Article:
Adoption, Anger and Insecurity

As the father of two adopted children, I came across this quote and found it to be both striking and all too relate-able.

“I do not think it is a novelty that when children feel insecure they often act out in anger, frustration, or fear. Find a home in which there is a tangible sense of insecurity due to chaos, violence or trauma and you will likely find amidst the rubble a troubled and angry child.” – Aaron White, When Shadows Fall – page 64

There is a misconception out there that all adopted children should feel grateful for the rescue they received.  (Unfortunately I too often have this misconception even though I should know better)  Yet, many children don’t see it as a rescue but as a kidnapping away from all they once knew as normal.  The result is insecurity, a horrible questioning of who you are and where you belong.  Yet, how does a small child express this?  How can one so young grapple with such huge concepts and emotions.  Anger.  There’s much anger and frustration.  There’s not an easy solution or explanation which often times leads to more frustration.   Even as you try to give as much reassurance and love as you possibly can, that doubt is hard to erase.  Sometimes you are left only with the Biblical admonition to weep with those who weep (Romans 12:15).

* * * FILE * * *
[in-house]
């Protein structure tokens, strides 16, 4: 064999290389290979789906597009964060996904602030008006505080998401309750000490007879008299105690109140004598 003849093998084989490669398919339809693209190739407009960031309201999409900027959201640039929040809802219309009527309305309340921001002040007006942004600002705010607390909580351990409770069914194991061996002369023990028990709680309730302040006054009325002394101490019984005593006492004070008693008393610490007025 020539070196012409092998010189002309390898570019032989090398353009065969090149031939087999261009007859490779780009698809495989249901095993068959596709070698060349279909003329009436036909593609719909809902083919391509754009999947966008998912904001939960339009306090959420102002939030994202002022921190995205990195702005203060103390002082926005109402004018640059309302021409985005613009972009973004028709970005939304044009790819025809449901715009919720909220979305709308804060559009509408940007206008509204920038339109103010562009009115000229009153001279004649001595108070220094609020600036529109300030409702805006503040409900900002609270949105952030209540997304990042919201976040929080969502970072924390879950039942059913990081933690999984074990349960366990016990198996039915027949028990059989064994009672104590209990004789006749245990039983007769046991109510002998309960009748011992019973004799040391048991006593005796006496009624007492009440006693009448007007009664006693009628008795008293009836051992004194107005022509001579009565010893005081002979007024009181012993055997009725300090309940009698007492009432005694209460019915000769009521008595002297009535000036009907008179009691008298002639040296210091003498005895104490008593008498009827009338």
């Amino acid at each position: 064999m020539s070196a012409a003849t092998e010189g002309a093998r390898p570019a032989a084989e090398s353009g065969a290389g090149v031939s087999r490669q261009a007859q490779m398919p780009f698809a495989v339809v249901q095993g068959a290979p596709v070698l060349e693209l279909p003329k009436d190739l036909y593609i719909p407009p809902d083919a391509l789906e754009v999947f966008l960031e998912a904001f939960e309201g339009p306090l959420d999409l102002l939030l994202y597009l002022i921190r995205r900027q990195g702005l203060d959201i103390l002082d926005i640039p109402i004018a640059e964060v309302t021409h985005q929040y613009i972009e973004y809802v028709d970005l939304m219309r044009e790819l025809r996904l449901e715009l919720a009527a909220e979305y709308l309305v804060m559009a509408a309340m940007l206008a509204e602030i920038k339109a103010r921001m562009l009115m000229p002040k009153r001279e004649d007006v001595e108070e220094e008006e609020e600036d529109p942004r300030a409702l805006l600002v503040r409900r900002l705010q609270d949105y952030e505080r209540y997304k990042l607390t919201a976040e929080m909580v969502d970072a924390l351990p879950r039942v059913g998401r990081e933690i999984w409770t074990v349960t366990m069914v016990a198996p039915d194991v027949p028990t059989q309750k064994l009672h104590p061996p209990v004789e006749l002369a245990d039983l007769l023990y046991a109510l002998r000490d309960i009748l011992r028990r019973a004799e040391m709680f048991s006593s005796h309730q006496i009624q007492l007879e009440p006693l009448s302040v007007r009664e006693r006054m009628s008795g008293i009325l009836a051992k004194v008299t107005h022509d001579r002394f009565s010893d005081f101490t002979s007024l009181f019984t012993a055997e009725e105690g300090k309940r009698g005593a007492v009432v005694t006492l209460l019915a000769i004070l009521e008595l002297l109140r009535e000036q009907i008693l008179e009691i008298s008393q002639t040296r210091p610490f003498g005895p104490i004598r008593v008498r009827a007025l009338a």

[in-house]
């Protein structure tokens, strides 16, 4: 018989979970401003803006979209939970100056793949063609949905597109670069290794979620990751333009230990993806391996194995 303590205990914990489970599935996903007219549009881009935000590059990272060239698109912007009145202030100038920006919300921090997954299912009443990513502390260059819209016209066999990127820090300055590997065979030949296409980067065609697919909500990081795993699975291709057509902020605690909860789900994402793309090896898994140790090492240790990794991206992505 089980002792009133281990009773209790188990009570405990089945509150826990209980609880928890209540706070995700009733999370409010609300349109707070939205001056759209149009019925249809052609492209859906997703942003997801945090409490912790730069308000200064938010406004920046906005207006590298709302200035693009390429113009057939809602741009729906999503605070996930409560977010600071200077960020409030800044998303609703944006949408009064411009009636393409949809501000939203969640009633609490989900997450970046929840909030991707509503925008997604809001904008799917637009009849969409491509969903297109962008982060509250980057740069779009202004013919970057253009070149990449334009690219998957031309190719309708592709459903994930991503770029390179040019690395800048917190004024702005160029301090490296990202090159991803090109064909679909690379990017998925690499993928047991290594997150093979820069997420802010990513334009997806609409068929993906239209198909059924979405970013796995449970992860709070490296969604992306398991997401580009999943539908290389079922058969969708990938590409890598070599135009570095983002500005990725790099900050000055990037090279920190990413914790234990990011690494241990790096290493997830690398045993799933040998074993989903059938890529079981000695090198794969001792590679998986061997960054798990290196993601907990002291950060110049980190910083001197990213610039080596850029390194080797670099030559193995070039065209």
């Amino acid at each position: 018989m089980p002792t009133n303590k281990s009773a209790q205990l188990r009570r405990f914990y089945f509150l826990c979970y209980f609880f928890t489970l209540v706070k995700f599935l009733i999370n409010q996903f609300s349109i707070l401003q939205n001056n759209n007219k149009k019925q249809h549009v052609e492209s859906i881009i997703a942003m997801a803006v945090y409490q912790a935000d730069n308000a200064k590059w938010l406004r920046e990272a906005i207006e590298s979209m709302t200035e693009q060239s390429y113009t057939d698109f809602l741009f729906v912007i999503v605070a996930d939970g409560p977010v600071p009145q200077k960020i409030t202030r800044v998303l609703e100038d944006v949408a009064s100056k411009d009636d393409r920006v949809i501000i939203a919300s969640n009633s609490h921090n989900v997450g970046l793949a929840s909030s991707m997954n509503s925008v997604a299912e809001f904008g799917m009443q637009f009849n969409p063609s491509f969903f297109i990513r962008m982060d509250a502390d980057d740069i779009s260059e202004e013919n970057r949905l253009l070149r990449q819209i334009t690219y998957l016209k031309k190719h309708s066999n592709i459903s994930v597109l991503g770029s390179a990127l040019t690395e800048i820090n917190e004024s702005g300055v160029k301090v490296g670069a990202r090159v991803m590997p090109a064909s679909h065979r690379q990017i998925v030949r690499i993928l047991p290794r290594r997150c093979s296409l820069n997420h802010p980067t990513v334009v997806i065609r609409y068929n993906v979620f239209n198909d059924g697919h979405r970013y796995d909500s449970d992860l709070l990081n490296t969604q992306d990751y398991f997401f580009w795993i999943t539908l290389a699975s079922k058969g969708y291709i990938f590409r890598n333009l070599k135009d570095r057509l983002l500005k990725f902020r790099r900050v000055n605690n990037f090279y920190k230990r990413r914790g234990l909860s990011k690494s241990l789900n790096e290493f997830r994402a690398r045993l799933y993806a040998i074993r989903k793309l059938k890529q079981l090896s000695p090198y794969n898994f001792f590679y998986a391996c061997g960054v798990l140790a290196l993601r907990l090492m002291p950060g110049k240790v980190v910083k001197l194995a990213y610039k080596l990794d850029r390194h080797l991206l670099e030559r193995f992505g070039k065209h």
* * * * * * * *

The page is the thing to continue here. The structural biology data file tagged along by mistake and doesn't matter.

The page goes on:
I write this merely as observation and something that may help you better understand adoptive families and children.


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